I just listened to a podcast of a fascinating interview about breastmilk, courtesy of Skeptically Speaking. Interviewer Desiree Schell spoke with Dr. Katie Hinde, an Assistant Professor of Human Evolutionary Biology and the Director of the Comparative Lactation Laboratory at Harvard University. The newest of my internet crushes, Hinde offers a unique perspective on the science behind breastmilk with a level of sensitivity and realism that is unparalleled, as far as I’m concerned.
Take a listen for yourself – it’s well worth the 15 minutes. But in case you just want the Cliff’s Notes, here are the FFF-related highlights:
- Hinde points out that while there is a good deal of lactation research going on in the world, much of it is agenda-driven. The science is mainly coming from three areas: breast cancer research (which tends to focus on rats, who have similar mammary development to humans), the dairy industry (fixated on how to maximize milk production in cows) and from the infant feeding world (looking at tiny humans and their mothers). Within the last category, Hinde notes that both sides have clear agendas – one is trying to increase formula sales, and the other has “anti-formula aspects, that no matter what, breast is best.” “Both ends of these spectrums are limiting,” she says. (To which I say, word. WORD.)
- Research has shown that milk varies dramatically between women. Some mothers make high fat, low sugar milk; some have more cortisol (a beneficial hormone) in their milk; and so forth. Hinde explains that our milk is affected by what we’ve eaten and been exposed to for years prior to pregnancy and actual lactation, and that these lifestyle factors may create these differences in milk. Even the lactation process can vary across populations – Hinde notes that in America, studies have shown that many women do not have “copious milk production” until 72 hours postpartum, whereas in the less-developed world, the average time is much shorter. Considering doctors often step in at that 72-hour mark and recommend formula supplementation due to fears of dehydration or neonatal weight loss, it would be highly beneficial to find out why this delay occurs. Hinde questions why there hasn’t been more research on these differences in lactation process and milk constituents among women.
- While Hinde speaks about the power of breastmilk (and gives a really interesting explanation of just why breastmilk is so miraculous, absent of the usual hyperbole and backed by actual science), she also acknowledges that the decision to breastfeed is not made in a vacuum. And in what is probably one of the bravest statements I’ve ever heard made in a public forum about these issues, she argues that by finding out more about breastmilk, we can then create a better formula. “This is an important goal,” she states, because if women are unable to lactate, or have contraindications like HIV, “we need to make sure that the intervention (formula) is as representative as it can be for what (babies would be) getting from their mothers.” Now, obviously Hinde would argue that breastmilk is a superior nutritional choice, but the fact that she acknowledges the reality that some women are going to need formula, and that we owe these women and their children a better product…. well, let’s just say it made me tear up.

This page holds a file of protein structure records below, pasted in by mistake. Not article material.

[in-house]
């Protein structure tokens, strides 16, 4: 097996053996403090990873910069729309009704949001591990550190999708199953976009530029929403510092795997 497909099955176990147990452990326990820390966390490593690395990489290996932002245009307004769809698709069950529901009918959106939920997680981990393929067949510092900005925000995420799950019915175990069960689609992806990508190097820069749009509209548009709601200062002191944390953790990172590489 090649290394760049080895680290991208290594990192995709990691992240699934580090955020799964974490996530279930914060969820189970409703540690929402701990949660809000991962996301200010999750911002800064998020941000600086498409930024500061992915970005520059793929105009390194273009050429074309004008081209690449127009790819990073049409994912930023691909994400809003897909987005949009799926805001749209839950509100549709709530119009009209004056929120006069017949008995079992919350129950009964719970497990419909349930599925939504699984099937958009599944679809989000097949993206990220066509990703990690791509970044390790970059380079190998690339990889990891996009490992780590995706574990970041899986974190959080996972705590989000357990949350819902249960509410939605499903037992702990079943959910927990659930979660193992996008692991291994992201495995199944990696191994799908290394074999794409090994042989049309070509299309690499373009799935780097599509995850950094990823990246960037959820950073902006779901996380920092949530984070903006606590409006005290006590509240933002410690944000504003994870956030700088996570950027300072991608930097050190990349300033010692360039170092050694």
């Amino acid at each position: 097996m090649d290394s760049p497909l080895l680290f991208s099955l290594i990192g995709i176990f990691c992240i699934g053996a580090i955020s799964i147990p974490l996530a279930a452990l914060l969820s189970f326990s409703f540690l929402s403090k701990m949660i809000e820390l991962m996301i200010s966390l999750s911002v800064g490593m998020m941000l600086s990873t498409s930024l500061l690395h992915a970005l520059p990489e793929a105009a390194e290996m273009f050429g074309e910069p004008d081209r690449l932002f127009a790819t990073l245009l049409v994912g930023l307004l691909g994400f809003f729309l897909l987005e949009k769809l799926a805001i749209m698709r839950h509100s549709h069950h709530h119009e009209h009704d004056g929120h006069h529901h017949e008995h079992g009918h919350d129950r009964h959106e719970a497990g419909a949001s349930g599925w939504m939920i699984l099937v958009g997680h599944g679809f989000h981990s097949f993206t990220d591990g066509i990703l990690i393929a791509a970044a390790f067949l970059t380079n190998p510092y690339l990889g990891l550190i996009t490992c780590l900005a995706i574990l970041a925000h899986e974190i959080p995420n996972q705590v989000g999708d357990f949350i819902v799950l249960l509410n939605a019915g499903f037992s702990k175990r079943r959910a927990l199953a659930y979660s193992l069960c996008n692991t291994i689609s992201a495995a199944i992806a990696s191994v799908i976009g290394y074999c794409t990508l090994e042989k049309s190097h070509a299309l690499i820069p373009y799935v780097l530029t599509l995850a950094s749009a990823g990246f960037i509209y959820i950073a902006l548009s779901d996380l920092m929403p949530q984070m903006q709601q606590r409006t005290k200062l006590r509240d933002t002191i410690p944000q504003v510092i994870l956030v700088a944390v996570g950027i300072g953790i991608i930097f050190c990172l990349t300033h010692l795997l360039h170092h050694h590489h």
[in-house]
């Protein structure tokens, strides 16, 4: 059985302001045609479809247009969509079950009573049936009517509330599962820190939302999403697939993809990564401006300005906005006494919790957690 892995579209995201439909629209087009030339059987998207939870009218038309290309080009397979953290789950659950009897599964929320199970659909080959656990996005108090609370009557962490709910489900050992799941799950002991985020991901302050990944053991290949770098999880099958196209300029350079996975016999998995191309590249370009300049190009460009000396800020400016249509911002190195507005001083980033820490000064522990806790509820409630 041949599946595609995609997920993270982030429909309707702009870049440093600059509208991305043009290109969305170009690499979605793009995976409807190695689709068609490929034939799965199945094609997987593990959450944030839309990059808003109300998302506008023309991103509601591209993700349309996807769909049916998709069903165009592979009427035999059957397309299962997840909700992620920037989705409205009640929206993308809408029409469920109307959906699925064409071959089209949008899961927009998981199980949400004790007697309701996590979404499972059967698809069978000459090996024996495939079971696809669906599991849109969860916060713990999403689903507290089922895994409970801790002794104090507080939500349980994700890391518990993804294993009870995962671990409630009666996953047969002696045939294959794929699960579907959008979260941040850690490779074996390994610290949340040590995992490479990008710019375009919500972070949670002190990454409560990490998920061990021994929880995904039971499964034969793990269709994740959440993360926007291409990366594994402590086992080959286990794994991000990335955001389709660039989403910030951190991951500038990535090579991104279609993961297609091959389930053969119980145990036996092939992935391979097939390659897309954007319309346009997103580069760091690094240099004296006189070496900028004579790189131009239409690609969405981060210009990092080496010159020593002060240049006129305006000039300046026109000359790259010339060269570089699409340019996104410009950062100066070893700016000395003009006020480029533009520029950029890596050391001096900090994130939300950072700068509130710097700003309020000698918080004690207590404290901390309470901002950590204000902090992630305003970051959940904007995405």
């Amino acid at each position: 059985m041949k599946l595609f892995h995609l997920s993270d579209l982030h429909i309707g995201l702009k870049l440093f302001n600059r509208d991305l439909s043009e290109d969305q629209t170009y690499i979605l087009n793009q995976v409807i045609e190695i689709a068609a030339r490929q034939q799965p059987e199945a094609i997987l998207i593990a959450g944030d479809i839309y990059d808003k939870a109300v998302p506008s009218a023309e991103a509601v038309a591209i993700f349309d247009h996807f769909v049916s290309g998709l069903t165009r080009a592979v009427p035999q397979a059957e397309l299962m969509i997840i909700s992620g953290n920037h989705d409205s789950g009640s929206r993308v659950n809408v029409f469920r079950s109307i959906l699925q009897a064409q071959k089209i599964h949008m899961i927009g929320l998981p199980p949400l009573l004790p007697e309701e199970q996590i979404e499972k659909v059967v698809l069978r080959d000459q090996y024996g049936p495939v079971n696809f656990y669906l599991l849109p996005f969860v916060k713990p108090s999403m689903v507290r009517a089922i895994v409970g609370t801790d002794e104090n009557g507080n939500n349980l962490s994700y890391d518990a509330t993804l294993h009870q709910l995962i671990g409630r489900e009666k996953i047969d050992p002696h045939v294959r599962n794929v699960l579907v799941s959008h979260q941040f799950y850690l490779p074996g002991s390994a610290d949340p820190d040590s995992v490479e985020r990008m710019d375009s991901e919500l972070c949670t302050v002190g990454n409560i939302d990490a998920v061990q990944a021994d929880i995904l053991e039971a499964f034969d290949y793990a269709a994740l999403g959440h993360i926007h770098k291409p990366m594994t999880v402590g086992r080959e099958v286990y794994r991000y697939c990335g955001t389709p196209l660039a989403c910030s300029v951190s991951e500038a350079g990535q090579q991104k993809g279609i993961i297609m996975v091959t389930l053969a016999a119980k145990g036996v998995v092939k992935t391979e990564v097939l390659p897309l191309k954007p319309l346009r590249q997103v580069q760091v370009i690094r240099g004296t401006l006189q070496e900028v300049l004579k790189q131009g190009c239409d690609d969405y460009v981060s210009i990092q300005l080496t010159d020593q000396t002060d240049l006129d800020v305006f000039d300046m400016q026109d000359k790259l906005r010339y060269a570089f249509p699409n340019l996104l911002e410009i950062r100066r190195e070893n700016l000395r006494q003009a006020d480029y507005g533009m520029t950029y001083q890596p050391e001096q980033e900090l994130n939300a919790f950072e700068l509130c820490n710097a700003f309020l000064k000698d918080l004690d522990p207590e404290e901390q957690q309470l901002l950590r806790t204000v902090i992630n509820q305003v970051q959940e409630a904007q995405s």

- On the topic of breastfeeding support, Hinde muses that there is this idea that because lactation has evolved over millions of years, it should be effortless and natural. But “so is sex”, she says, and a lot of us aren’t so great at that to begin with, either. She suggests that by openly discussing the physiological problems so many mothers face when attempting to breastfeed, we could actually increase the amount of women successfully meeting their breastfeeding goals, because we would feel less overwhelmed and lost when these issues arise. (I like to think all of your FFF Friday stories are doing this, in some small way; that they not only make formula feeding moms feel more empowered, but also help women dealing with breastfeeding challenges find answers, solace, and community, as well.)
Dr. Hinde is exactly what is needed in the world of lactation science – a true scientist, able to approach her research with nuance and a wider perspective. Check out her blog, Mammals Suck…Milk and take a listen to the Skeptically Speaking podcast (Schell, the interviewer, is also pretty darn rad, and manages to guide a potentially science-y interview into a very accessible and entertaining listening experience) to gain a far more thorough understanding of mother’s milk that makes you think instead of wanting to hurl your computer at the wall.
Speaking of thinking, this interview made me ponder about the types of studies that would be truly helpful for infant feeding research. How about a large study examining differences in children of non-breastfeeding mothers, randomly and blindly assigned only expressed donor breastmilk from bottles or a DHA/ARA containing, partially hydrolyzed formula (since this type seems to be the one that fares best in the studies which have been done), essentially ruling out all confounding factors? Or, what if we did intensive interviews and examinations with women who suffer from insufficient milk or delayed milk production, compared to controls that have no problems? Looked into their social, emotional and physical histories, and tried to find a common thread. I’d also love to see studies of breastmilk composition from women on severe elimination diets compared to those with healthy diets. And the list goes on…
So, let’s play scientist. What types of studies would you like to see in the field of lactation science? What do you think would actually help women to breastfeed, or to make formula a better substance?